A trip to the commissary leaves 15 minutes for lunch that consists of a salad, steamed vegetables and chicken and rice. He's starting to dream of the freezer full of elk and deer meat at home.
As he heads into the Olympic Park, Wise calls this a "gold-medal day." He doesn't mean that literally, although it could not be more appropriate given that he will receive his medal later in the evening.
In the lead-up to the Games as he balanced training with media obligations, days in which he got through grueling hours of both and accomplished everything he needed to earned the designation.
Even without the literal application, Wednesday would most certainly qualify as a gold-medal day.
He shuttles from interview to interview, fielding nearly identical questions.
Earlier in his career, Wise felt like he had to give unique answers to every question. Now he politely pulls out the same stock responses.
One stands out and becomes the focus at TODAY. As he is interviewed by Matt Lauer, Wise explains how having a family has changed him. Wise says Alexandra, whom he calls Lexi, and Nayeli provide balance for him.
Nayeli is growing old enough to understand what her dad does. The family has traveled together to competitions since she was an infant.
It's a cool development for Wise, who easily (and often) reverts to a toddler voice when asked to explain how his daughter feels about something.
"She can tell the difference between me and other skiers," he says. "She's like, 'Look, it's Lyman. Look it's Aaron. Look, it's Torin.' When she sees me, she's like, 'Go David Wise.'"
By the time he left for the medals ceremony in the evening, he still had not spoken to Nayeli, although he had Skyped with friends and family who held a viewing party at home.
On TODAY, he saw a clip of her jumping up and down to celebrate his run, then kissing his image on the television. Watching his daughter watch him was the only other time on Wednesday that Wise got choked up.
For all his family has done to give him balance – Wise says he could not consistently land contest runs until after Nayeli was born – it makes him different within a sport that skews even younger and isn't big on the diaper crowd.
Wise is asked on TODAY why he doesn't fit the mold of a typical halfpipe skier.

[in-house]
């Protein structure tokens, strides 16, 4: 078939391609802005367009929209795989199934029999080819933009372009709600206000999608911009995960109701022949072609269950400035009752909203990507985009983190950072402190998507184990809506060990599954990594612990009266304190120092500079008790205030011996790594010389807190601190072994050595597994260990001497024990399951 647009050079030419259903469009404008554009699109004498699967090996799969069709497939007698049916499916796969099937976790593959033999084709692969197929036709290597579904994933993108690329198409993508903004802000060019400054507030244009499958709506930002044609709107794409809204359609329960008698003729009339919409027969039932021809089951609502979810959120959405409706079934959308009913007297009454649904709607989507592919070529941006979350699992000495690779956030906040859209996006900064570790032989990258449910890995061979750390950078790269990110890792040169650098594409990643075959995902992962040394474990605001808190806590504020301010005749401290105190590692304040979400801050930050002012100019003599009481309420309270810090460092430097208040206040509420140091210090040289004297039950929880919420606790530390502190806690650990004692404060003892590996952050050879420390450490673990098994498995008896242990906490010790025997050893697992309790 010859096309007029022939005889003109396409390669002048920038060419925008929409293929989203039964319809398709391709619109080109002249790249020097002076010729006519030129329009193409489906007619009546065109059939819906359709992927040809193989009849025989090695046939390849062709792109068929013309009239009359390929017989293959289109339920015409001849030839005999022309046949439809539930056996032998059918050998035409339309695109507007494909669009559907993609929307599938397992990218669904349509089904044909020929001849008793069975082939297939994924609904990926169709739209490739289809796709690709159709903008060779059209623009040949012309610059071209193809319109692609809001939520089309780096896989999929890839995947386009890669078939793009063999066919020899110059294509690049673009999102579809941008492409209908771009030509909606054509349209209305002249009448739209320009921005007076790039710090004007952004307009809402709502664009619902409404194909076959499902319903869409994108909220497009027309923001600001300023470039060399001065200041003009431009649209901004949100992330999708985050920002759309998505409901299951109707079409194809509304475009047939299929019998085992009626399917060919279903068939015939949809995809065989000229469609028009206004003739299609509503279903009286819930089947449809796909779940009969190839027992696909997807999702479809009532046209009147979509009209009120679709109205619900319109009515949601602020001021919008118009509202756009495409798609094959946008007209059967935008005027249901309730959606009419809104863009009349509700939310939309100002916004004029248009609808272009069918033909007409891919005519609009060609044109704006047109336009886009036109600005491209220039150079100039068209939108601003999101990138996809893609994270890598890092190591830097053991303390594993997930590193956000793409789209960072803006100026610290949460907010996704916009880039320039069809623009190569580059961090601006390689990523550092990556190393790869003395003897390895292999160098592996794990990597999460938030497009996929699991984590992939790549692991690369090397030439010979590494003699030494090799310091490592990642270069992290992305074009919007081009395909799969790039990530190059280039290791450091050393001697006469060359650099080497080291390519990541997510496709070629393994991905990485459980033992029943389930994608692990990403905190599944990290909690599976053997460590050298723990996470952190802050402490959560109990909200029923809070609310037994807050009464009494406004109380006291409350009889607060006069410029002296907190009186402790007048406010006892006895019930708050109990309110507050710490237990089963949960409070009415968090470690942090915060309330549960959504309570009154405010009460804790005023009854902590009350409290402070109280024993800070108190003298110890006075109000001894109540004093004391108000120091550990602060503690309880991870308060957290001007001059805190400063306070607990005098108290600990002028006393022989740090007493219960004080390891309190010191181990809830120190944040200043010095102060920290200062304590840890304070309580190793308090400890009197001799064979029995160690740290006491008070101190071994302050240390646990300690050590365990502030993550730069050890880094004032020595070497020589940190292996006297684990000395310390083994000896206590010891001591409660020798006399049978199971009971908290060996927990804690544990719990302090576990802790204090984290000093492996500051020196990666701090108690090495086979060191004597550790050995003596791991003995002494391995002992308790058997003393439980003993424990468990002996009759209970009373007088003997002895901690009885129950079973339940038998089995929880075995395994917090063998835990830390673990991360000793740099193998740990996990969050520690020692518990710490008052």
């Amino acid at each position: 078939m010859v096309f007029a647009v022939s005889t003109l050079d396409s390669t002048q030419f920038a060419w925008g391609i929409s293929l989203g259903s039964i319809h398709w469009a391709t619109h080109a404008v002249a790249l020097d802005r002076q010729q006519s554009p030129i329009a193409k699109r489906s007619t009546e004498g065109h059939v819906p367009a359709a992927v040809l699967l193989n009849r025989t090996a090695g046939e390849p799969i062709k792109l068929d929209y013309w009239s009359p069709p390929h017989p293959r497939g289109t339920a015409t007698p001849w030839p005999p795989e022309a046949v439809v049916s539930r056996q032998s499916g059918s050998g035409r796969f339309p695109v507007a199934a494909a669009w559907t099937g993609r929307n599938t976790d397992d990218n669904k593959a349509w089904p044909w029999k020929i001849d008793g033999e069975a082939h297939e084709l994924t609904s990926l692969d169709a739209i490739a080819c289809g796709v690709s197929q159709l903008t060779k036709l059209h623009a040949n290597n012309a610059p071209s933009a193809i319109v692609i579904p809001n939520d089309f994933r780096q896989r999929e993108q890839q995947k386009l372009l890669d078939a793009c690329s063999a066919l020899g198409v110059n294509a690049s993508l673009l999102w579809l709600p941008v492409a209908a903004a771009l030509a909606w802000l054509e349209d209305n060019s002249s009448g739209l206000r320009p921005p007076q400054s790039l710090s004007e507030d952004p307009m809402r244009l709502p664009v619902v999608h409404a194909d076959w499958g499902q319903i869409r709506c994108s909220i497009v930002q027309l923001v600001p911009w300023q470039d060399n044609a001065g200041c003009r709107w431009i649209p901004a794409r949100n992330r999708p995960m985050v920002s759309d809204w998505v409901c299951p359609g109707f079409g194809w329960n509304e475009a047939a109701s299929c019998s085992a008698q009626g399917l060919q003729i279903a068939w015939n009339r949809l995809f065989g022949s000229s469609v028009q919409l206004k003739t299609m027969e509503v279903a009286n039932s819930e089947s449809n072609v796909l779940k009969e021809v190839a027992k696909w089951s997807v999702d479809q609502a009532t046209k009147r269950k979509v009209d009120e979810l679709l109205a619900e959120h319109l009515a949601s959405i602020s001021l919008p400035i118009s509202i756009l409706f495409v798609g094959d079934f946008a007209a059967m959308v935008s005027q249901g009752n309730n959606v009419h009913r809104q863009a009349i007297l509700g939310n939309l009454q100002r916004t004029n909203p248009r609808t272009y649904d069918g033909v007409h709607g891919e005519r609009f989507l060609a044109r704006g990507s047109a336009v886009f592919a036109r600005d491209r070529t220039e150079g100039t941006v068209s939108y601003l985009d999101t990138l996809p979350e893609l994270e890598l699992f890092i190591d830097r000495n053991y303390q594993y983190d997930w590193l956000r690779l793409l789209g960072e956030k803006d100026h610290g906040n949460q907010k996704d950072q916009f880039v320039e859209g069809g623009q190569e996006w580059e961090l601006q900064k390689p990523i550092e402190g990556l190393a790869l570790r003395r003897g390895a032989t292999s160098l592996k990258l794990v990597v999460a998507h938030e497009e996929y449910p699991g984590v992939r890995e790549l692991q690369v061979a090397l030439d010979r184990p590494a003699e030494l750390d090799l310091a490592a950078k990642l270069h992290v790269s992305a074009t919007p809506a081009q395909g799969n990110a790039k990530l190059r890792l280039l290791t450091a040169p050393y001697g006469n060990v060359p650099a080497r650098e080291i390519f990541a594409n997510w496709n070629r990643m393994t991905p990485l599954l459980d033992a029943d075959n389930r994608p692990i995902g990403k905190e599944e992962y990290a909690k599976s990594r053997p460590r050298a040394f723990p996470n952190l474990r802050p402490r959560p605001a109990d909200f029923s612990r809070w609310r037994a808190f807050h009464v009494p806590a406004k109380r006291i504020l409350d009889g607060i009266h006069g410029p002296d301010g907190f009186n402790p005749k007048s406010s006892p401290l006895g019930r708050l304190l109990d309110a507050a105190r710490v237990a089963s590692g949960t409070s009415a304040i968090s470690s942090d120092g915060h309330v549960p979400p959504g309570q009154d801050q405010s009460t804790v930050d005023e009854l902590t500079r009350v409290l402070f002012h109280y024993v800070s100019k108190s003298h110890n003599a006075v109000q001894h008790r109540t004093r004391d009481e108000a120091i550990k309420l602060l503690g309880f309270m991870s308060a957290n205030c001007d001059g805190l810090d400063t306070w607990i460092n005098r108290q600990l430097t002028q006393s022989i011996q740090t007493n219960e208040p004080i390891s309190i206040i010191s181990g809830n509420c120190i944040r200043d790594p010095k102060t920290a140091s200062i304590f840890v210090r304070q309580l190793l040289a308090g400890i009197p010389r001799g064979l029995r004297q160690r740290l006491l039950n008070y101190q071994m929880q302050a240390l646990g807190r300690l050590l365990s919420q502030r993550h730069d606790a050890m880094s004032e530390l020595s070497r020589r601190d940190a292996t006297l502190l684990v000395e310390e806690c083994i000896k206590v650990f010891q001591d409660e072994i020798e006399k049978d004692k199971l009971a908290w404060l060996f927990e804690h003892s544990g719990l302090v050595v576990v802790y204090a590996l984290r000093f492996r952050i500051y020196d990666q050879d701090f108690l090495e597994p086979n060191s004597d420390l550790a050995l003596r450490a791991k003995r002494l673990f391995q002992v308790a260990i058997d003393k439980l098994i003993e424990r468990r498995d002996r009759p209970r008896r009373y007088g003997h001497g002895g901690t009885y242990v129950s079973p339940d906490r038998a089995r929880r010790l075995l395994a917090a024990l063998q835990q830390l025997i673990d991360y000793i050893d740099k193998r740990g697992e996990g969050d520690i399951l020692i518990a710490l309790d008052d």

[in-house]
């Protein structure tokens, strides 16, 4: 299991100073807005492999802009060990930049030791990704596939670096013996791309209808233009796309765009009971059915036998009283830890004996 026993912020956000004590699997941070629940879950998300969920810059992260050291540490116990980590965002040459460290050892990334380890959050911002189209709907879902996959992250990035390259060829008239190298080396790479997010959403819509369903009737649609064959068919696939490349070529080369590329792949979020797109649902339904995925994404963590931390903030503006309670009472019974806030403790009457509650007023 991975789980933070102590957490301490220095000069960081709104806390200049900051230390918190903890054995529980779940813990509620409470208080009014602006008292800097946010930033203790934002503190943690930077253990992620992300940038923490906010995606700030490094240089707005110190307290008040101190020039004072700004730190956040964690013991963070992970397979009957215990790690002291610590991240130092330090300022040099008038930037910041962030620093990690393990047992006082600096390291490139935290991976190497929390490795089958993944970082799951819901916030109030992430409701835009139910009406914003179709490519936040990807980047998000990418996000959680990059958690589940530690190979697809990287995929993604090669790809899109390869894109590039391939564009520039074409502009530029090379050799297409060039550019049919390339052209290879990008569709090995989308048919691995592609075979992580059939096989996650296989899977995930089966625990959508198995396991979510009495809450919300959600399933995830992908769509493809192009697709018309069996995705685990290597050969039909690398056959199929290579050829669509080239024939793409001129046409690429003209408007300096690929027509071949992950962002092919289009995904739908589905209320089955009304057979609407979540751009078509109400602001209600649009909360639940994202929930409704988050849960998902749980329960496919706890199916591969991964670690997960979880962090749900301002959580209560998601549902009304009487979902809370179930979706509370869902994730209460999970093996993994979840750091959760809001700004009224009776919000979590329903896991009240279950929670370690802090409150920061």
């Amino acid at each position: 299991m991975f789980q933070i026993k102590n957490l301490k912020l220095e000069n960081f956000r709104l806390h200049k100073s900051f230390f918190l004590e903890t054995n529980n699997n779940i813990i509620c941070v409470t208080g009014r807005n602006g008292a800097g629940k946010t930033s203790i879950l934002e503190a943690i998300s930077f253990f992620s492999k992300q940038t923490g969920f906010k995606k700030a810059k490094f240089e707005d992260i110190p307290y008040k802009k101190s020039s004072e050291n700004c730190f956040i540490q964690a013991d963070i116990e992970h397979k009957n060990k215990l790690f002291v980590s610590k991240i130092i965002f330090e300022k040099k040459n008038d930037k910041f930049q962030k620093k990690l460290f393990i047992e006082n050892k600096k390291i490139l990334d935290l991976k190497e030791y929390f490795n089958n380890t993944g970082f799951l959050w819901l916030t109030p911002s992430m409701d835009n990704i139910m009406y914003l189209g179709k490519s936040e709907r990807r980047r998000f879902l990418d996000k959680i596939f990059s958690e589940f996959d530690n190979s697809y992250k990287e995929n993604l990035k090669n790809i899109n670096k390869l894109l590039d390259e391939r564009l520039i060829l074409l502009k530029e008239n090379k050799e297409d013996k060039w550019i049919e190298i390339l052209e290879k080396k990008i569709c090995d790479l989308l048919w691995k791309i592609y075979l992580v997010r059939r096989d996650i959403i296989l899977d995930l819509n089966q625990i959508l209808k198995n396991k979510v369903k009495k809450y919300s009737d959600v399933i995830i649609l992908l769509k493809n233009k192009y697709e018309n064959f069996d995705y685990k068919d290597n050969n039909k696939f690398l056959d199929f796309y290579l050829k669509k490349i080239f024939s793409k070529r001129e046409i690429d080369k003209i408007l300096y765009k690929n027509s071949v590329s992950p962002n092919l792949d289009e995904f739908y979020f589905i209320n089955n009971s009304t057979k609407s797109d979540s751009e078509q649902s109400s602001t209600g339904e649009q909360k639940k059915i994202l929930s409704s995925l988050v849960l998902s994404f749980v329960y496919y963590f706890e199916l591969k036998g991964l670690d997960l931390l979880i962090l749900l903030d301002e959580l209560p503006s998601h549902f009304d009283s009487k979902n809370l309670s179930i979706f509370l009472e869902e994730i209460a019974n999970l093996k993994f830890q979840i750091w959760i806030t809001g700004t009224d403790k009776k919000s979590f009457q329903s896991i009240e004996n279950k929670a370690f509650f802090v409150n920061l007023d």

It's a fair question, as Wise most certainly does not fit that.
Yet it is one of the most unique skiers who will become the face of the sport, at least to a broader audience that tunes in every four years. That was motivating for Wise.
"For me, it was almost a challenge to myself," he says, "I want to be the guy that gets to go out and represent this sport to the world."
Wise represents his sport well even if he is not always representative of its culture. In the final segment at TODAY, where he spent three hours, he reiterates that he likes to go fast and fly high, but how he spends his time away from snow is different than friends and competitors without families.
"A guy like him, it's totally different" says Aissam Dabbaoui, his manager, who notes that he doesn't follow the 10-percent rule that dictates that 10 percent of prize money should be spent on friends at the bar.
As she stands off to the side on the set, Alexandra Wise says this makes him a different face of the sport. His teammates, for example, are all teenagers. While they're playing video games, Wise is likely busy with his family. He's no better or worse than they are. He's just different.
"I hope the world can really fall in love with him for who he really is and not just as a skier but as a person," she says.
Later as he spends time with his family before the medals ceremony, he gives one more answer as to why he doesn't fit the mold in freeskiing.
"My place in the sport is what I do on a pair of skis," he says, "and the fact that I'm different outside of that is just part of who I am."
Wise will have media obligations for some time to come and expects to head to New York before returning home. He's debating offers from The Tonight Show, which was handed over to Jimmy Fallon this week, or the Late Show with David Letterman. While being away from his family has been difficult, Wise realizes he must act quickly if he wants to capitalize on his win.
"My wind sail's up," he says. "I'm just going where the wind blows me."
With that, he said goodbye to his family, who were catching a flight home, and headed to the medals plaza to finally receive the gold he'd come here for.